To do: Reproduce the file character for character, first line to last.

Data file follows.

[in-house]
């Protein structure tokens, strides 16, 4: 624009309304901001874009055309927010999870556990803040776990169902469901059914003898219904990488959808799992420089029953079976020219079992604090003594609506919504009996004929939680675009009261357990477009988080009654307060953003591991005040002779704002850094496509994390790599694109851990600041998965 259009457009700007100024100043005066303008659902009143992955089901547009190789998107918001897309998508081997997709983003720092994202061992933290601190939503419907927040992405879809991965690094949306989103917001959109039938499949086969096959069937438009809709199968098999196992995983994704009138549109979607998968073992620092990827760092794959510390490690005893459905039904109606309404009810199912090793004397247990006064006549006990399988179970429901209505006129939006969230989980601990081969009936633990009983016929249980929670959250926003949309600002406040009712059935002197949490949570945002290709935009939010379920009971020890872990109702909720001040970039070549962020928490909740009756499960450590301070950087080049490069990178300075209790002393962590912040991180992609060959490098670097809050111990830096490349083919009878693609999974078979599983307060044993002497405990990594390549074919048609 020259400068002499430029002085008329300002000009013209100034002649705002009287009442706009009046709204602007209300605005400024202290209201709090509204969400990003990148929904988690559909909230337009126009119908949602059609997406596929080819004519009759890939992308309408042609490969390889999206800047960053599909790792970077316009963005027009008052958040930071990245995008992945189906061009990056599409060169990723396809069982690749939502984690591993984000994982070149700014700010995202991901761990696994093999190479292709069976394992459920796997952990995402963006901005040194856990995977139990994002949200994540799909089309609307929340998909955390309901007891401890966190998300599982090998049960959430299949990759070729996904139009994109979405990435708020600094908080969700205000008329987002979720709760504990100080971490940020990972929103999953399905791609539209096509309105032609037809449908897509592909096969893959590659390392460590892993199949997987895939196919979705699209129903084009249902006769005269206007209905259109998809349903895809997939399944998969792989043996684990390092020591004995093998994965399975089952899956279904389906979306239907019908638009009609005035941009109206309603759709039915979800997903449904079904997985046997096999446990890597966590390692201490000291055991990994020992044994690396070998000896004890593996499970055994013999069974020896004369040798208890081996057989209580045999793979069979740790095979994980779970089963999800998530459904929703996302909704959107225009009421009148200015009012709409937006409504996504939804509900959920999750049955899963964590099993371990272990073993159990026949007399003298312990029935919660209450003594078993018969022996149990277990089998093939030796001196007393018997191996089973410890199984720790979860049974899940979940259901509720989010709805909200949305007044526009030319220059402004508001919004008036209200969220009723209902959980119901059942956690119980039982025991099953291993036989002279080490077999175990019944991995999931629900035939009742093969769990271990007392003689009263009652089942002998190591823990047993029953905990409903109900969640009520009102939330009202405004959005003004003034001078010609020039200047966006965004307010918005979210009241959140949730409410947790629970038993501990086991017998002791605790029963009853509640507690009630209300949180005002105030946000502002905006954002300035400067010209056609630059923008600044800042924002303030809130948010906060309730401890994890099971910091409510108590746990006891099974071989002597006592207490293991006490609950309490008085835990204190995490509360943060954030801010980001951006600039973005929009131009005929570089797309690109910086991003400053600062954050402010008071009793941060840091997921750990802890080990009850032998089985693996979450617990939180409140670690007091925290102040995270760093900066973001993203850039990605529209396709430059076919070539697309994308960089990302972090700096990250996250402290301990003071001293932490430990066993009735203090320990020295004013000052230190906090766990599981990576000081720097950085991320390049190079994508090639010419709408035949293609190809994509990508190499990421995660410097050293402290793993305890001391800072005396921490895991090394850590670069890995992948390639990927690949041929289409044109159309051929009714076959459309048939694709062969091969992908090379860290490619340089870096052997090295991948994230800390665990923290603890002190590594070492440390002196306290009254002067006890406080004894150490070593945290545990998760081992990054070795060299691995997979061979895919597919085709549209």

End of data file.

[in-house]
């Protein structure tokens, strides 16, 4: 624009309304901001874009055309927010999870556990803040776990169902469901059914003898219904990488959808799992420089029953079976020219079992604090003594609506919504009996004929939680675009009261357990477009988080009654307060953003591991005040002779704002850094496509994390790599694109851990600041998965 259009457009700007100024100043005066303008659902009143992955089901547009190789998107918001897309998508081997997709983003720092994202061992933290601190939503419907927040992405879809991965690094949306989103917001959109039938499949086969096959069937438009809709199968098999196992995983994704009138549109979607998968073992620092990827760092794959510390490690005893459905039904109606309404009810199912090793004397247990006064006549006990399988179970429901209505006129939006969230989980601990081969009936633990009983016929249980929670959250926003949309600002406040009712059935002197949490949570945002290709935009939010379920009971020890872990109702909720001040970039070549962020928490909740009756499960450590301070950087080049490069990178300075209790002393962590912040991180992609060959490098670097809050111990830096490349083919009878693609999974078979599983307060044993002497405990990594390549074919048609 020259400068002499430029002085008329300002000009013209100034002649705002009287009442706009009046709204602007209300605005400024202290209201709090509204969400990003990148929904988690559909909230337009126009119908949602059609997406596929080819004519009759890939992308309408042609490969390889999206800047960053599909790792970077316009963005027009008052958040930071990245995008992945189906061009990056599409060169990723396809069982690749939502984690591993984000994982070149700014700010995202991901761990696994093999190479292709069976394992459920796997952990995402963006901005040194856990995977139990994002949200994540799909089309609307929340998909955390309901007891401890966190998300599982090998049960959430299949990759070729996904139009994109979405990435708020600094908080969700205000008329987002979720709760504990100080971490940020990972929103999953399905791609539209096509309105032609037809449908897509592909096969893959590659390392460590892993199949997987895939196919979705699209129903084009249902006769005269206007209905259109998809349903895809997939399944998969792989043996684990390092020591004995093998994965399975089952899956279904389906979306239907019908638009009609005035941009109206309603759709039915979800997903449904079904997985046997096999446990890597966590390692201490000291055991990994020992044994690396070998000896004890593996499970055994013999069974020896004369040798208890081996057989209580045999793979069979740790095979994980779970089963999800998530459904929703996302909704959107225009009421009148200015009012709409937006409504996504939804509900959920999750049955899963964590099993371990272990073993159990026949007399003298312990029935919660209450003594078993018969022996149990277990089998093939030796001196007393018997191996089973410890199984720790979860049974899940979940259901509720989010709805909200949305007044526009030319220059402004508001919004008036209200969220009723209902959980119901059942956690119980039982025991099953291993036989002279080490077999175990019944991995999931629900035939009742093969769990271990007392003689009263009652089942002998190591823990047993029953905990409903109900969640009520009102939330009202405004959005003004003034001078010609020039200047966006965004307010918005979210009241959140949730409410947790629970038993501990086991017998002791605790029963009853509640507690009630209300949180005002105030946000502002905006954002300035400067010209056609630059923008600044800042924002303030809130948010906060309730401890994890099971910091409510108590746990006891099974071989002597006592207490293991006490609950309490008085835990204190995490509360943060954030801010980001951006600039973005929009131009005929570089797309690109910086991003400053600062954050402010008071009793941060840091997921750990802890080990009850032998089985693996979450617990939180409140670690007091925290102040995270760093900066973001993203850039990605529209396709430059076919070539697309994308960089990302972090700096990250996250402290301990003071001293932490430990066993009735203090320990020295004013000052230190906090766990599981990576000081720097950085991320390049190079994508090639010419709408035949293609190809994509990508190499990421995660410097050293402290793993305890001391800072005396921490895991090394850590670069890995992948390639990927690949041929289409044109159309051929009714076959459309048939694709062969091969992908090379860290490619340089870096052997090295991948994230800390665990923290603890002190590594070492440390002196306290009254002067006890406080004894150490070593945290545990998760081992990054070795060299691995997979061979895919597919085709549209």